Please note: Blog posts like this one are not meant as a substitute for counseling or therapy. Talk to your doctor if you believe you might benefit from professional help.
Few aspects of my life cause me as much pain and suffering as social media. Conversely, social media is an incredibly convenient and effective method for staying connected with family and friends, building a sense of community among readers and fellow writers, and (sometimes) marketing my work. I have found, however, that social media consumption is a paradox: one moment I scroll through my Instagram feed, and I feel inspired, empowered, and entertained, while the next moment that scrolling dredges up a gray cloud of overwhelm, sadness, and feelings of inadequacy. This negative scrolling behavior is known as doomscrolling, the obsessive, self-perpetuated cycle of scrolling social media feeds only to spiral through feelings of dread and despair.
When engaging fellow writers in conversations around this social media paradox (to determine if these feelings are unique to me or if others shared them), many report maintaining their accounts a necessity for staying connected to their writing communities, marketing their books, and growing their readership. Furthermore, the majority of those individuals also claim they wouldn’t be on social media at all were it not for the demands of marketing and engagement. In a survey of my Instagram followers who are also writers, the majority of participants reported negative reactions caused by scrolling disproportionate to positive responses. The writers indicated that while they enjoyed connecting with friends, writing communities, and good distractions, such as dog videos and funny memes, scrolling through their Instagram feed had sometimes caused an overwhelm of mental and emotional exhaustion, triggering feelings of envy, comparison, sadness, and worry.
The social media paradox is a construct that has fascinated me for quite some time. Feeling tethered to and/or obligated to engage with the notorious algorithm while simultaneously experiencing joy, pride, and entertainment has encouraged me to consider the level of control I have over my own emotions while scrolling. How much control do I have over how social media influences my mood? How can I reframe those negative emotions so that I don’t succumb to the adverse effects of doomscrolling? My answer? I can change the way I interpret my feed.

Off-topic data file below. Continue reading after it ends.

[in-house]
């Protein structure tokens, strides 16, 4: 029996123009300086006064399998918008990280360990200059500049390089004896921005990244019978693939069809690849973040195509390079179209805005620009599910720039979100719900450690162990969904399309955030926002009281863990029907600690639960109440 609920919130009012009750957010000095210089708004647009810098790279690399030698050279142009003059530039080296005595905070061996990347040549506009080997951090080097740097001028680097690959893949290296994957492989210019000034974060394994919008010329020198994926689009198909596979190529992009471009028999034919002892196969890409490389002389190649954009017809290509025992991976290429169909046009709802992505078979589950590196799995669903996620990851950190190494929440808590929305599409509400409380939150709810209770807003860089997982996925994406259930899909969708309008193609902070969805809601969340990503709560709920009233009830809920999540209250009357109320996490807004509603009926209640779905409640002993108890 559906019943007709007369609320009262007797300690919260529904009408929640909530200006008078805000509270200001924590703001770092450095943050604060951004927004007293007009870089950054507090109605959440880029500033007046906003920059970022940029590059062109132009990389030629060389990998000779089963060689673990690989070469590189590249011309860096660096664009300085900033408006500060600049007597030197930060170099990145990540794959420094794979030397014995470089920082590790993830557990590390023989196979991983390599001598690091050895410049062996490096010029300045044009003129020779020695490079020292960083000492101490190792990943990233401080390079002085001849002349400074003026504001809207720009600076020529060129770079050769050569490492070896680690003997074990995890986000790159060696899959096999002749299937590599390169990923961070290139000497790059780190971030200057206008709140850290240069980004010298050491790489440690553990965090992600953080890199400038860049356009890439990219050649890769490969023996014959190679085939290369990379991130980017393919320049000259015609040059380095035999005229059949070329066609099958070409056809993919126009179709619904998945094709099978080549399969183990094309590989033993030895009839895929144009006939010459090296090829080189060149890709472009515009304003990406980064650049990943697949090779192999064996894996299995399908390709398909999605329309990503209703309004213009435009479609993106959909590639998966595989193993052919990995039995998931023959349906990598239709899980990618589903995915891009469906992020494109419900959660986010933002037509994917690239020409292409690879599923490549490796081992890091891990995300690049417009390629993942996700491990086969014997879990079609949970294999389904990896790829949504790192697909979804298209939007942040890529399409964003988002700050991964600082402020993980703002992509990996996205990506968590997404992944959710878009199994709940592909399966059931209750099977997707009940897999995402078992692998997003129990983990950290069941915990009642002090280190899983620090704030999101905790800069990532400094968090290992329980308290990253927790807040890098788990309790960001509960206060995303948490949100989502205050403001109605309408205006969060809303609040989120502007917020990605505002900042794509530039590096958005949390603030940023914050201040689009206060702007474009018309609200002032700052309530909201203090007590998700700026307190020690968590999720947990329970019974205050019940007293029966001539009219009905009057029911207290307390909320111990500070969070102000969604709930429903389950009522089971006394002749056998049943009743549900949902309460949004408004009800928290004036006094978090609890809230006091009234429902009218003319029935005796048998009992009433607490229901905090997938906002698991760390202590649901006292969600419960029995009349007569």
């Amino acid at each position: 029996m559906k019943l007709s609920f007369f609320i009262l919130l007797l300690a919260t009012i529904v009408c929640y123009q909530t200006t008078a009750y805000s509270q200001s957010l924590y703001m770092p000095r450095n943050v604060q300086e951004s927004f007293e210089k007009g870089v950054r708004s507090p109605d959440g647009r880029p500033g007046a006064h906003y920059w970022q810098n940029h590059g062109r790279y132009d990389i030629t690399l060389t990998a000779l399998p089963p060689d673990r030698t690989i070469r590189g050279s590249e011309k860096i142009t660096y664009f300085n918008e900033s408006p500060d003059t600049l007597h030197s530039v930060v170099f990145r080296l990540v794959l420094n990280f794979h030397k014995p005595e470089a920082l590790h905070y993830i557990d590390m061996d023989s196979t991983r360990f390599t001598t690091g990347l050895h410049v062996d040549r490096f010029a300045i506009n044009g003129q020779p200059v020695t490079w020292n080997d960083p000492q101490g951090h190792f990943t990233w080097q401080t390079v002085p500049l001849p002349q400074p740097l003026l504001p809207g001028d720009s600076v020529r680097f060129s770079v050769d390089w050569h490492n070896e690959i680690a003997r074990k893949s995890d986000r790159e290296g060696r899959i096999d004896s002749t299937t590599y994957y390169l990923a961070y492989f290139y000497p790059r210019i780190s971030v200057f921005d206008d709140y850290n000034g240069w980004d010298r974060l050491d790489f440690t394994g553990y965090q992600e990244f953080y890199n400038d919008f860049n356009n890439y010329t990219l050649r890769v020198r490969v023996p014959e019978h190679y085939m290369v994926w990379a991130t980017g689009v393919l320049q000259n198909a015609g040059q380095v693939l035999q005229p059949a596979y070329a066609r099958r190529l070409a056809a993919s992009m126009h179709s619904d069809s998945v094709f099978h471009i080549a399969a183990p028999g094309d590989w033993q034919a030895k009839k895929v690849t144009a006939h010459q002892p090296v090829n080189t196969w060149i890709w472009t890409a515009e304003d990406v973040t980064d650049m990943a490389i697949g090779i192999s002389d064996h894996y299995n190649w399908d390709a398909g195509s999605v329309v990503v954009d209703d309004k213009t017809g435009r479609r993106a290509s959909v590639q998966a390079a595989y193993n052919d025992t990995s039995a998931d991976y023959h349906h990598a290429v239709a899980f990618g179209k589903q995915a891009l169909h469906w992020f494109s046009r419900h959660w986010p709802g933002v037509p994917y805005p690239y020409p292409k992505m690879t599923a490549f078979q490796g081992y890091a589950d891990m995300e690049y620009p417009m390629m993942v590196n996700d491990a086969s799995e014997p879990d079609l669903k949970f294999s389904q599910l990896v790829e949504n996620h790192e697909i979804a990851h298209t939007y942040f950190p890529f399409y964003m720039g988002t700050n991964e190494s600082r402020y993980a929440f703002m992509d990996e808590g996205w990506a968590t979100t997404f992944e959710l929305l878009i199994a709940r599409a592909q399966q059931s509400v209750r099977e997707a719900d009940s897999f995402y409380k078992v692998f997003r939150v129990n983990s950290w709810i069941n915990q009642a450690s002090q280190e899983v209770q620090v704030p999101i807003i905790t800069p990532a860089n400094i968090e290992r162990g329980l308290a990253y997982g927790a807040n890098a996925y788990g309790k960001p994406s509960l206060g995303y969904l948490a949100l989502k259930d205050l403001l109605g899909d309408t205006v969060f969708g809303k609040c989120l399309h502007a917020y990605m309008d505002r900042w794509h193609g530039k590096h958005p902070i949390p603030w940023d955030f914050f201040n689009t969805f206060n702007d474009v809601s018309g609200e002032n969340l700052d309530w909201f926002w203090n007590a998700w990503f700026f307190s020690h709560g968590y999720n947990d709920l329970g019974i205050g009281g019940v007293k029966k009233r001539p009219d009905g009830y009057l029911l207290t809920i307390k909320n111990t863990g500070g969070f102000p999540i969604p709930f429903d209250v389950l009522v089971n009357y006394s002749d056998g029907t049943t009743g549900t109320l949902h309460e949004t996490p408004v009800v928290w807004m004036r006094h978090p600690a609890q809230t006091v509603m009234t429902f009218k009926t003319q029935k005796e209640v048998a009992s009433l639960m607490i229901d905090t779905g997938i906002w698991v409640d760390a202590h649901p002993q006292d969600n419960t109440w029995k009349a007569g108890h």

When relating the effects of social media to mental, emotional, and even physical health, while subsequently measuring autonomy and control, I’m immediately reminded of a specific Tarot card: The Hanged Man. In the Tarot, The Hanged Man (sometimes referred to as The Hanged One) encourages making a conscious change in perspective, as well as becoming inspired to see and/or understand an idea or situation in a different, unique way. The card also fosters surrender and enlightenment, two concepts that require a measure of awareness, acceptance, and self-control. As such, when it comes to doomscrolling, working with the energy of The Hanged Man card can empower us to reframe how we understand social media’s influence on our feelings in order to invoke positive mental, emotional, and even physical outcomes.
For a deeper dive into employing The Hanged Man card to help reframe social media in order to see things from a different perspective, I’d like to introduce you to an activity. Considering doomscrolling as an example, the following activity can help you reexamine your way of thinking about social media.
First things first, while scrolling your social media feed, intentionally pay attention to your negative feelings and/or emotions and name them.
Next, after identifying and honoring the emotion, try asking yourself the following questions. These questions were designed to help you reframe that emotion so that you can take back control of your response to it and foster a healthier relationship with social media. I recommend journaling your responses so that you can track the prevalence of your negative feelings toward your social media experience.
Therefore, when you feel [emotion], ask yourself [these questions]:
I hope these questions help you feel supported and empowered the next time you find yourself responding negatively to your social media feed. However, if you believe that you might benefit from additional support, I have found the following mental health resources extremely valuable:
Definition of doomscrolling. (n.d.). In www.dictionary.com. Retrieved April 20, 2022, from https://www.dictionary.com/browse/doomscrolling
Hughes, A. (2022). How does scrolling through social media make you feel? [Data set]. Instagram. www.instagram.com/haintbluecreative
In her more than thirty years as a storyteller and visual designer, Amanda “Mandy” Hughes has written and designed over a dozen works of literary, Southern Gothic, and women’s fiction under pen names A. Lee Hughes and Mandy Lee.
Mandy is the founder of Haint Blue Creative®, a space for readers and storytellers to explore, learn, and create. She holds a Bachelor and Master of Science in Psychology, and she has worked as an instructional designer for nearly twenty years.
When she’s not writing, Mandy enjoys the movies, theater, music, traveling, nature walks, birdwatching, and binging The Office. She is a tarot enthusiast who uses the cards to enhance creativity and foster wellness. She lives in Georgia with her husband and four sons, two of whom are furrier than the others (but not by much). Visit her website at haintbluecreative.com and follow her on Instagram @haintbluecreative.